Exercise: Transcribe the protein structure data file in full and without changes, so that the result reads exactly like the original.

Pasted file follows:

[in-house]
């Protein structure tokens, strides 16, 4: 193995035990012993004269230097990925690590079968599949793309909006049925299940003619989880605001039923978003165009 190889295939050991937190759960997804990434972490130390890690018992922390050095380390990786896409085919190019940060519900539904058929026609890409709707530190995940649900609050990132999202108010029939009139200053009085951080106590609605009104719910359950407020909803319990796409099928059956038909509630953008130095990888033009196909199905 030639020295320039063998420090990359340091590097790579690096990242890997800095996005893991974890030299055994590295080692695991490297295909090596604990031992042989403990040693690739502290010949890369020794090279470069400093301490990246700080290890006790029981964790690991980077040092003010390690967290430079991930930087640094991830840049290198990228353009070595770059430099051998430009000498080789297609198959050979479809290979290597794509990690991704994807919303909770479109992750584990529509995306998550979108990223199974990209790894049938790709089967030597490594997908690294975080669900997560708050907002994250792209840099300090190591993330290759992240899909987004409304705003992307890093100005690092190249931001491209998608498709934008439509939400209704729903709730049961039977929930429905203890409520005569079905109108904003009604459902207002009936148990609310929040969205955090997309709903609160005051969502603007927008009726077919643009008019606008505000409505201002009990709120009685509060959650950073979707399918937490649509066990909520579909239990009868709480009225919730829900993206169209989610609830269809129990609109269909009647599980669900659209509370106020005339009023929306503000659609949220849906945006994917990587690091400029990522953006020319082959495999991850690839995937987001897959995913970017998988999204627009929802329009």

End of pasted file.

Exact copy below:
[in-house]
């Protein structure tokens, strides 16, 4: 193995035990012993004269230097990925690590079968599949793309909006049925299940003619989880605001039923978003165009 190889295939050991937190759960997804990434972490130390890690018992922390050095380390990786896409085919190019940060519900539904058929026609890409709707530190995940649900609050990132999202108010029939009139200053009085951080106590609605009104719910359950407020909803319990796409099928059956038909509630953008130095990888033009196909199905 030639020295320039063998420090990359340091590097790579690096990242890997800095996005893991974890030299055994590295080692695991490297295909090596604990031992042989403990040693690739502290010949890369020794090279470069400093301490990246700080290890006790029981964790690991980077040092003010390690967290430079991930930087640094991830840049290198990228353009070595770059430099051998430009000498080789297609198959050979479809290979290597794509990690991704994807919303909770479109992750584990529509995306998550979108990223199974990209790894049938790709089967030597490594997908690294975080669900997560708050907002994250792209840099300090190591993330290759992240899909987004409304705003992307890093100005690092190249931001491209998608498709934008439509939400209704729903709730049961039977929930429905203890409520005569079905109108904003009604459902207002009936148990609310929040969205955090997309709903609160005051969502603007927008009726077919643009008019606008505000409505201002009990709120009685509060959650950073979707399918937490649509066990909520579909239990009868709480009225919730829900993206169209989610609830269809129990609109269909009647599980669900659209509370106020005339009023929306503000659609949220849906945006994917990587690091400029990522953006020319082959495999991850690839995937987001897959995913970017998988999204627009929802329009």